So grateful for the forum, both for the information, and the introduction to Curly, so supported it to assist it to continue, learnt so much, forgotten lots more, though I'm sure it'll come back when the moment is right.
Mark
Don't have to many expectations from my mentoring, I'm still in my younger years of beekeeping from 2016 to now in the grand scheme of things is a blip.
But there is things I have learnt from mistakes which hopefully will help.

Mentoring from afar this last season has been hard work.
Making sure that mentorees understand what I'm suggesting they do has been hairpulling at times But I love a chalange and getting SWMBO to edit my notes has helped.

All I can suggest is read and reread books and watch videos and follow blogs.
And after all there is this forum, even the most experienced on here will learn something new even if they don't post.
C. G. F
 

jenkinsbrynmair 

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I have no evidence to suggest they do better on new frames and comb - just one more beekeeping myth.
:iagree: I don't think anyone has - it's just what they want to believe to justify their fiddling about, and as for this'they draw out comb quickly and with increased vigour' - well they haven't got much choice have they? seeing as they've been dumped in a boxful of foundation, they're desperate to make room for the queen to lay, especially as it's invariably spring when this gets foisted on them and they need to replace the older winter bees
I've seen people convinced that a queen will prefer to lay in new comb ... another myth as far as I can see
:yeahthat: :rolleyes:
 

Cuckmere couple 

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My Goals / Plans for this season:
-Queen rear from 3 best colonies
-Requeen 2 colonies
-Source an AMM queen to add new genetics
-Swarm control by Demaree my ‘production’ colonies to maximise honey crop
-Swarm prevention : Mix of vertical splits and old queen to Nuc
-Equipment : Move colonies in each apiary onto same equipment; polyhives in 1 apiary
-Health: Test colonies for hygienic behaviour, use sugar shake for varroa monitoring and switch varroa control; practise more IPM
-Pass Bee Biology and Bee behaviour exams. Learn more about bee anatomy
-Support beginners / mentor beginner(s) in my local association
-Enjoy my bees 🐝
Nice plan...I need to reflect on my plans

The more I learn the more I can still get perplexed at range of options in front of me and harder to figure out the best way.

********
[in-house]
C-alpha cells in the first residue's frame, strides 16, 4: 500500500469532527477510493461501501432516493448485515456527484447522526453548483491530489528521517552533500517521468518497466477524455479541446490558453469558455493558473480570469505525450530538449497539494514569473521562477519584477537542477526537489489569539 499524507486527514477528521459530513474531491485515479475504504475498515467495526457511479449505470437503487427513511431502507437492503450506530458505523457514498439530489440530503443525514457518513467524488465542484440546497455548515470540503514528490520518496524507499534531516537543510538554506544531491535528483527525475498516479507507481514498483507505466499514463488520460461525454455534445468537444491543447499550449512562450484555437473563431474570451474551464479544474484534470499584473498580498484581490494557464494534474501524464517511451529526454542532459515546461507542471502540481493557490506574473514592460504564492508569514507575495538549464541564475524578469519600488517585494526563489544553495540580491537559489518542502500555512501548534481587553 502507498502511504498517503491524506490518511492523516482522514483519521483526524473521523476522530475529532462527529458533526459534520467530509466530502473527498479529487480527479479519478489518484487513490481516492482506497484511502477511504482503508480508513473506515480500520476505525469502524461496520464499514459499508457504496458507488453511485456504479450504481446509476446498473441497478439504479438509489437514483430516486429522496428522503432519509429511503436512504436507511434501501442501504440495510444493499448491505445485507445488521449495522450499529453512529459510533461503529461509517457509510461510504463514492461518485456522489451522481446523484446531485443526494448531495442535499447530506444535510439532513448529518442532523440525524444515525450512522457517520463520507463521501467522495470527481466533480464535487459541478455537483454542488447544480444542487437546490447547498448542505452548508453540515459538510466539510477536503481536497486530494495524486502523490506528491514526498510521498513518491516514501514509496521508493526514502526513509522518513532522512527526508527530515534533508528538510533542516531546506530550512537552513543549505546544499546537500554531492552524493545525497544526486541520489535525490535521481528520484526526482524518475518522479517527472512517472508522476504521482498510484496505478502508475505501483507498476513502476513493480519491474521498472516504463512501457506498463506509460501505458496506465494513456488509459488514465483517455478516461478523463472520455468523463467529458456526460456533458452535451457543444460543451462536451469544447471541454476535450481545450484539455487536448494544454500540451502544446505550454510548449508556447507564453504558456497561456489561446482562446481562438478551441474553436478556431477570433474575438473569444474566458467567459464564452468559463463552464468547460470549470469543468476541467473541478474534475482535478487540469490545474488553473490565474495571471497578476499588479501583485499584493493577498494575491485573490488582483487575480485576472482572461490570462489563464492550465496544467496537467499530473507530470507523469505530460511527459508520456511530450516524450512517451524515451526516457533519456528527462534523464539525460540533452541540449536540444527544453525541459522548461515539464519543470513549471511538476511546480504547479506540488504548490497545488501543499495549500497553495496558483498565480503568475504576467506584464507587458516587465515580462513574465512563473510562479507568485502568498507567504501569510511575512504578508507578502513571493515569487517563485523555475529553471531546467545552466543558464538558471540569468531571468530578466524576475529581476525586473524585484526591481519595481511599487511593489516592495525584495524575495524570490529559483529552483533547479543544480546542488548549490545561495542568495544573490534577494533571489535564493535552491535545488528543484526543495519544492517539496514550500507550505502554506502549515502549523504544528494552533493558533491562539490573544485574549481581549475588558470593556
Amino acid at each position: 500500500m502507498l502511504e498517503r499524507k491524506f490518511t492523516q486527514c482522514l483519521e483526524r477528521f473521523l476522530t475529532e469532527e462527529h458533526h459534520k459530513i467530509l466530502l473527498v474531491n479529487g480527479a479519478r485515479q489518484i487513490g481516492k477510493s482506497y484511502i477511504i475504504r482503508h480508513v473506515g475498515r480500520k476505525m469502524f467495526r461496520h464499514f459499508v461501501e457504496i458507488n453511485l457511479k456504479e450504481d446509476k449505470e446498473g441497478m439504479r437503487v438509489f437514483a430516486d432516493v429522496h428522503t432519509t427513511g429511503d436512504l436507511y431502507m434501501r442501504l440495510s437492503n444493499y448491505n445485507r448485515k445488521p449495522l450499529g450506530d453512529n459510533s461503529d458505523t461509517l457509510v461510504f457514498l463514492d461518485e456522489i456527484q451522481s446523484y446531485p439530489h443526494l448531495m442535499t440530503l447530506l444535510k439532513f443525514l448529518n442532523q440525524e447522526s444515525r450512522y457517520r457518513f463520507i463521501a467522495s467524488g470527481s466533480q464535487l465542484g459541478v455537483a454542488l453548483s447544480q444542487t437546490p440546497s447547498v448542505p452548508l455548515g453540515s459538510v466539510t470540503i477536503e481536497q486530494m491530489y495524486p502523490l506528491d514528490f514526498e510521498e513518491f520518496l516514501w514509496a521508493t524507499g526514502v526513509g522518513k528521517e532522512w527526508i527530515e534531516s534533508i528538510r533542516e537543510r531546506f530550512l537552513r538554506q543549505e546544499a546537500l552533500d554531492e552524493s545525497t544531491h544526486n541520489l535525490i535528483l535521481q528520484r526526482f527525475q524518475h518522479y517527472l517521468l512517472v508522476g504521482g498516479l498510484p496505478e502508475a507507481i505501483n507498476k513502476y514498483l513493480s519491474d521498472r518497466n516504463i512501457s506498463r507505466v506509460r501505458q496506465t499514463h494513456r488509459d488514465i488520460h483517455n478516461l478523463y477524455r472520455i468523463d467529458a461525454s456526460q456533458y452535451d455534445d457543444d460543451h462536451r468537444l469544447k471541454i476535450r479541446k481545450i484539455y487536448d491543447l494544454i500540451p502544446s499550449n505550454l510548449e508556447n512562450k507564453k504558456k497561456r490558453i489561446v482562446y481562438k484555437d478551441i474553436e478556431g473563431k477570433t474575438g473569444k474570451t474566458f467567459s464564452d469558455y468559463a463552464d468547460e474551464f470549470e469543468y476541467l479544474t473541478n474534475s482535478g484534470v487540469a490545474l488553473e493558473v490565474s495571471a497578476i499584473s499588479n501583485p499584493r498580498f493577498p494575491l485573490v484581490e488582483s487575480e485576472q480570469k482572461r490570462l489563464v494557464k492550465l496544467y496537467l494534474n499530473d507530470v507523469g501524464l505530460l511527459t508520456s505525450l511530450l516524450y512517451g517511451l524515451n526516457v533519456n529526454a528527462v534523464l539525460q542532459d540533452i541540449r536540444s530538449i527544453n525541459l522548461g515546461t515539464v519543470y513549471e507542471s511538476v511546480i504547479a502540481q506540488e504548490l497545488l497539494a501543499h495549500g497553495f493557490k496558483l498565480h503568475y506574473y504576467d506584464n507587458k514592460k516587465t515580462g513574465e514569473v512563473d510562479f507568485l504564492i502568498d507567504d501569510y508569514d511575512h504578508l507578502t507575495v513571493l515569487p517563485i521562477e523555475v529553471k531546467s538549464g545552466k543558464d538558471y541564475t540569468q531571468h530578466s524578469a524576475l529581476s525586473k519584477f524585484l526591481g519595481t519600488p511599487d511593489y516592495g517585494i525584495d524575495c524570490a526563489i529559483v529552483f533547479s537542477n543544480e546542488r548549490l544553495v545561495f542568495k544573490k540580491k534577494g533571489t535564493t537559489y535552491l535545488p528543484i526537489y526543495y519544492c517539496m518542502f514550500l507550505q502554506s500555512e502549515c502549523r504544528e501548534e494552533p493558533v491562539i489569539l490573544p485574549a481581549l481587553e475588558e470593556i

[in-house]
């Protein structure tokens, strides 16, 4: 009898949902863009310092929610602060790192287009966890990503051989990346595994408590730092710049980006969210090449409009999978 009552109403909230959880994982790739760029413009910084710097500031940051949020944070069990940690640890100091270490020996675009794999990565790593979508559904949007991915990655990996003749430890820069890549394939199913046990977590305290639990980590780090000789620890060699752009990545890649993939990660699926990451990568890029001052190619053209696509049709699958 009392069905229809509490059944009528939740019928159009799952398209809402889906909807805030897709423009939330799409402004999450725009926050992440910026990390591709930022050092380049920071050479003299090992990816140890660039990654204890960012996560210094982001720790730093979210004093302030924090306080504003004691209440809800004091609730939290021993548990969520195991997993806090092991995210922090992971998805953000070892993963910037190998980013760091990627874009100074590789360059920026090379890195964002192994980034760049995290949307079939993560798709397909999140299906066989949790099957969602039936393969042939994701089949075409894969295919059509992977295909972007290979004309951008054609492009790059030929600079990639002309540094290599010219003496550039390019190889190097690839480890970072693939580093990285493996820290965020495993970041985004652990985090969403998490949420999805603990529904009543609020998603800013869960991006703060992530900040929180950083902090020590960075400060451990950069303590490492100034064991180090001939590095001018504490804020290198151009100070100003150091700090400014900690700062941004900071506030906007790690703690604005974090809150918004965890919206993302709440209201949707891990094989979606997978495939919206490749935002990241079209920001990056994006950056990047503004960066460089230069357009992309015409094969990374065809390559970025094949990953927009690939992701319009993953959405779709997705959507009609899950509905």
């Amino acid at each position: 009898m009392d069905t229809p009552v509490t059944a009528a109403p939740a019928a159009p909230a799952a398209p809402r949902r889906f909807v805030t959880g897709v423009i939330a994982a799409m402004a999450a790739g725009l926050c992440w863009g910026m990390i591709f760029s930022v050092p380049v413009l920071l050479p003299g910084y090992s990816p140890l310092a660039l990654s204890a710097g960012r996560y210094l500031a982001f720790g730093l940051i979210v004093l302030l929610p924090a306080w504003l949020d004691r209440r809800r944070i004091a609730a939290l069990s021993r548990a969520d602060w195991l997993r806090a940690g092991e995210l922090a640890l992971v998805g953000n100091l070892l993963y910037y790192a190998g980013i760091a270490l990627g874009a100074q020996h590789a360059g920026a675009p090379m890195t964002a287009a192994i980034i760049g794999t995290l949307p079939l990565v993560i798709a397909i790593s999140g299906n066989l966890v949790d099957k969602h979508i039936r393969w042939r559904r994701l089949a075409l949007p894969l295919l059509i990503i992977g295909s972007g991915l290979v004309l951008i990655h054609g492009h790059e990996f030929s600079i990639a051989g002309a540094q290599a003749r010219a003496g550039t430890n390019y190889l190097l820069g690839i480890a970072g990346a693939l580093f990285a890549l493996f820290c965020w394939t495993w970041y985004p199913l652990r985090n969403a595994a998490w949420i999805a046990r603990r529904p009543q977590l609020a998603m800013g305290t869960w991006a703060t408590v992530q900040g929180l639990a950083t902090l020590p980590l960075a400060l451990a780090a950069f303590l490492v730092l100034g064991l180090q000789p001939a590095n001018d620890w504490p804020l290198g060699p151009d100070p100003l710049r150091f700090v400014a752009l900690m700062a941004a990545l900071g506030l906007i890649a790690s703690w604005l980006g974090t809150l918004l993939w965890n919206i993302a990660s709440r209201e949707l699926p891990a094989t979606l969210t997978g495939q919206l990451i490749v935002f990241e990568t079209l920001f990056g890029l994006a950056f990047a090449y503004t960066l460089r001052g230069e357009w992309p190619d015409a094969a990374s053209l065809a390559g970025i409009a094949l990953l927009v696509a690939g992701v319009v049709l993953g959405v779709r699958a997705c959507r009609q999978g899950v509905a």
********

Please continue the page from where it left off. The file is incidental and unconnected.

Swarm control for example. Last season colonies expanded so fast in the spring that I had to do a lot of swarm control and it felt like most of the flow was spent with splits using flow to build themselves back up, or a couple of Pagdens who rebuilt a whole brood box in a week and laid it fast too...all fine, but wondering how I could have gone about earlier preps to maximise production...maybe that’s my main plan....hmmm
 

ericbeaumont 

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I only wish I took the craft up sooner
Manley said the same, and ended up as the first man in GB to run 1000 colonies before the war (or so they say) and he didn't even like honey. He came from a farming background and I suppose the pressure to continue the family tradition was strong; when he took up bee farming and abandoned cows and what-not they thought him crazy.

Honey Farming: Manley wrote well and this true joy of a book is still valuable today.
 

mbc 

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If you find Nosema, look towards requeening that colony.
Not so sure about that, I think if you looked hard enough you'd find it's fairly endemic, I can't recall the figures from the random apiary survey but I'm fairly certain it's quite common.
Edit; Google is your friend:
Nosema prevalent in ~50% of apiaries.
 
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Curly green finger's 

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Manley said the same, and ended up as the first man in GB to run 1000 colonies before the war (or so they say) and he didn't even like honey. He came from a farming background and I suppose the pressure to continue the family tradition was strong; when he took up bee farming and abandoned cows and what-not they thought him crazy.

Honey Farming: Manley wrote well and this true joy of a book is still valuable today.
Ive had a look are northern books the only stockests they are a bit expensive on books, but some books you can only get from them.
I had 4 books for Xmas I'll see if I can sweet talk SWMBO to let me get it.

I know how he must of felt, my cousins think I'm a bit mad wanting to get rid of the stock, to be honest I'm done with farming sheep and cattle, this was one reason I moved away 16 years ago and started a life on the Clee.
 

jenkinsbrynmair 

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Ive had a look are northern books the only stockests they are a bit expensive on books, but some books you can only get from them.
I had 4 books for Xmas I'll see if I can sweet talk SWMBO to let me get it.

I know how he must of felt, my cousins think I'm a bit mad wanting to get rid of the stock, to be honest I'm done with farming sheep and cattle, this was one reason I moved away 16 years ago and started a life on the Clee.
try ebay, turns up fairly frequently - or bookfinder.com